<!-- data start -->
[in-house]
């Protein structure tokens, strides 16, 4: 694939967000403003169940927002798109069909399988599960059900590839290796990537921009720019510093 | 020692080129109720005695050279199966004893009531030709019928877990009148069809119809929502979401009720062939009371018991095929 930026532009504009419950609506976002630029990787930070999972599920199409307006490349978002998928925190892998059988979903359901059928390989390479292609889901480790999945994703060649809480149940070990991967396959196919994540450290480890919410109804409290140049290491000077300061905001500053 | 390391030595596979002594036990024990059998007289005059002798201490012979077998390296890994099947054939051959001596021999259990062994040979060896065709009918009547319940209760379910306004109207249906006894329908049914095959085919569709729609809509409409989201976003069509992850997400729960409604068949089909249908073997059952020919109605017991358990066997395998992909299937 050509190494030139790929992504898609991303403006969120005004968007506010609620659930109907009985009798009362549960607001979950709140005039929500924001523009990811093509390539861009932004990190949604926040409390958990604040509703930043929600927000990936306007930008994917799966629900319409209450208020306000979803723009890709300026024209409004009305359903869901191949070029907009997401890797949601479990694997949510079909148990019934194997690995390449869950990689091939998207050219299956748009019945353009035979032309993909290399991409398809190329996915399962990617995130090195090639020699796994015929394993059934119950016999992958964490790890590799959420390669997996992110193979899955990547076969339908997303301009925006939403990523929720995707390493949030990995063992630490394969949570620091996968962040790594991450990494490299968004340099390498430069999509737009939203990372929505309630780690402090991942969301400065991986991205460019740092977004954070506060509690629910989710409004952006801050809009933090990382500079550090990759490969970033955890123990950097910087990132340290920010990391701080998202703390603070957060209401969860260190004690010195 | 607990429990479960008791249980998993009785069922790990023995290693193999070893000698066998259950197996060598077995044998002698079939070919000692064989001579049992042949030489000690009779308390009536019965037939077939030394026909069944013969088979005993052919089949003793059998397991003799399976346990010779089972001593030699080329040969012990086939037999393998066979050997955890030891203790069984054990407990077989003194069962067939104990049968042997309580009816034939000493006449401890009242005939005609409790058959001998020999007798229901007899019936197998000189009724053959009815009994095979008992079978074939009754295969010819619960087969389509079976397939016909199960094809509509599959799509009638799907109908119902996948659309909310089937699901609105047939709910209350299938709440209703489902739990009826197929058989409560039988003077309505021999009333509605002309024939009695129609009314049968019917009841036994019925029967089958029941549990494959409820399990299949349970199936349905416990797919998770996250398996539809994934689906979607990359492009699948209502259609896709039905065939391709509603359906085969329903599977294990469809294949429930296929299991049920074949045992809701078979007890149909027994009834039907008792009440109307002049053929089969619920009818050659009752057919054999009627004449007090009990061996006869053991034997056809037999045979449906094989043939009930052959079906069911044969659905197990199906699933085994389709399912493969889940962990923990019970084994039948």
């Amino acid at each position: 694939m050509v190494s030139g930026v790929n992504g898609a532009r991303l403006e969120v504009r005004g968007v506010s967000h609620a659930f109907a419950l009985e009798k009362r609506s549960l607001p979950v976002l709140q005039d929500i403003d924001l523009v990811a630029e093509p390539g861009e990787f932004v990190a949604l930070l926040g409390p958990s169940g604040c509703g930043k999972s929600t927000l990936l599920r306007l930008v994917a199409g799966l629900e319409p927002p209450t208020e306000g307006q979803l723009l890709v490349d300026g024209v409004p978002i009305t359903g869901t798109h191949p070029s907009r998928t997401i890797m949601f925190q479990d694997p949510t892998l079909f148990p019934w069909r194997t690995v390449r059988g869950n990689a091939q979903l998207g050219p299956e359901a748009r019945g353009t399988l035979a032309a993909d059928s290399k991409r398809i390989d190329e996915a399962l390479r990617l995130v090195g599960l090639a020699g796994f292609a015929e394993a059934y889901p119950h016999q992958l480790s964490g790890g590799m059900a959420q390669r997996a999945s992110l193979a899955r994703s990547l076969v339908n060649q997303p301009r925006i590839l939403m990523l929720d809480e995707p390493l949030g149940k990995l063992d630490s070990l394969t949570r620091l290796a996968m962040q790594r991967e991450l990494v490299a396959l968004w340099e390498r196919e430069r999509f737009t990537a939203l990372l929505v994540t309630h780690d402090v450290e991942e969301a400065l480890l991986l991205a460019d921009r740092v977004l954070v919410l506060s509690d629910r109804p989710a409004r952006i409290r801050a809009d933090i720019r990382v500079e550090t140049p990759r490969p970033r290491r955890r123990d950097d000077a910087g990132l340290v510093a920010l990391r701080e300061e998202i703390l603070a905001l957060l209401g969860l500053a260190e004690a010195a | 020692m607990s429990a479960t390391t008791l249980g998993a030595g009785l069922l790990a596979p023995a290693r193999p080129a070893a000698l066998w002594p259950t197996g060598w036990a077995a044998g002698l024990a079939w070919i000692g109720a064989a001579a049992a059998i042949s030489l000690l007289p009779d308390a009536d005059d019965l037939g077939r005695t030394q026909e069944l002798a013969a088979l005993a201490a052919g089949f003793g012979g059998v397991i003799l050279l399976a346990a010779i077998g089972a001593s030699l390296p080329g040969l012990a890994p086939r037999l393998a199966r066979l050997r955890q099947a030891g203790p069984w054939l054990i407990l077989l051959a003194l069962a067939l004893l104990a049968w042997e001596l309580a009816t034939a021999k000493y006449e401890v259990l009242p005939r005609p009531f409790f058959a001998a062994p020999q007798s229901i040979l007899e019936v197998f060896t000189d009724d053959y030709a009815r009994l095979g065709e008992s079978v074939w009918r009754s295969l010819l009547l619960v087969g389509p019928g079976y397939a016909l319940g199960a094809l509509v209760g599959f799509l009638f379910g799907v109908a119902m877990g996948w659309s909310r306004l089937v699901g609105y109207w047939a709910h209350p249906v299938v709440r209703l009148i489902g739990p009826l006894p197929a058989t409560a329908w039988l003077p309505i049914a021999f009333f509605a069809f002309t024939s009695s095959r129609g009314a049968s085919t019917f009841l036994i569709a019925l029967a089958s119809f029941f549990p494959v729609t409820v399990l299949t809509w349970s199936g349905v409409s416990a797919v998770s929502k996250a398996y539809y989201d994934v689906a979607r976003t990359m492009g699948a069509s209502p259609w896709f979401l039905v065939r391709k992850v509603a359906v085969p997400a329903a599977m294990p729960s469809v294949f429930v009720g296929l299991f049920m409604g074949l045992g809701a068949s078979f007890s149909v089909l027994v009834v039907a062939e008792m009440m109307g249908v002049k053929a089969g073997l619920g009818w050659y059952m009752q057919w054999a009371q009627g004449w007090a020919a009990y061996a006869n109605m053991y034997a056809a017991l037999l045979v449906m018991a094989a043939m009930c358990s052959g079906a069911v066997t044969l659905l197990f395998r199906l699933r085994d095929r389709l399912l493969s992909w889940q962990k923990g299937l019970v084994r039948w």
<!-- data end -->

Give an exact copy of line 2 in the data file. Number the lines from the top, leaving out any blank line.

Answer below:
């Protein structure tokens, strides 16, 4: 694939967000403003169940927002798109069909399988599960059900590839290796990537921009720019510093 | 020692080129109720005695050279199966004893009531030709019928877990009148069809119809929502979401009720062939009371018991095929 930026532009504009419950609506976002630029990787930070999972599920199409307006490349978002998928925190892998059988979903359901059928390989390479292609889901480790999945994703060649809480149940070990991967396959196919994540450290480890919410109804409290140049290491000077300061905001500053 | 390391030595596979002594036990024990059998007289005059002798201490012979077998390296890994099947054939051959001596021999259990062994040979060896065709009918009547319940209760379910306004109207249906006894329908049914095959085919569709729609809509409409989201976003069509992850997400729960409604068949089909249908073997059952020919109605017991358990066997395998992909299937 050509190494030139790929992504898609991303403006969120005004968007506010609620659930109907009985009798009362549960607001979950709140005039929500924001523009990811093509390539861009932004990190949604926040409390958990604040509703930043929600927000990936306007930008994917799966629900319409209450208020306000979803723009890709300026024209409004009305359903869901191949070029907009997401890797949601479990694997949510079909148990019934194997690995390449869950990689091939998207050219299956748009019945353009035979032309993909290399991409398809190329996915399962990617995130090195090639020699796994015929394993059934119950016999992958964490790890590799959420390669997996992110193979899955990547076969339908997303301009925006939403990523929720995707390493949030990995063992630490394969949570620091996968962040790594991450990494490299968004340099390498430069999509737009939203990372929505309630780690402090991942969301400065991986991205460019740092977004954070506060509690629910989710409004952006801050809009933090990382500079550090990759490969970033955890123990950097910087990132340290920010990391701080998202703390603070957060209401969860260190004690010195 | 607990429990479960008791249980998993009785069922790990023995290693193999070893000698066998259950197996060598077995044998002698079939070919000692064989001579049992042949030489000690009779308390009536019965037939077939030394026909069944013969088979005993052919089949003793059998397991003799399976346990010779089972001593030699080329040969012990086939037999393998066979050997955890030891203790069984054990407990077989003194069962067939104990049968042997309580009816034939000493006449401890009242005939005609409790058959001998020999007798229901007899019936197998000189009724053959009815009994095979008992079978074939009754295969010819619960087969389509079976397939016909199960094809509509599959799509009638799907109908119902996948659309909310089937699901609105047939709910209350299938709440209703489902739990009826197929058989409560039988003077309505021999009333509605002309024939009695129609009314049968019917009841036994019925029967089958029941549990494959409820399990299949349970199936349905416990797919998770996250398996539809994934689906979607990359492009699948209502259609896709039905065939391709509603359906085969329903599977294990469809294949429930296929299991049920074949045992809701078979007890149909027994009834039907008792009440109307002049053929089969619920009818050659009752057919054999009627004449007090009990061996006869053991034997056809037999045979449906094989043939009930052959079906069911044969659905197990199906699933085994389709399912493969889940962990923990019970084994039948």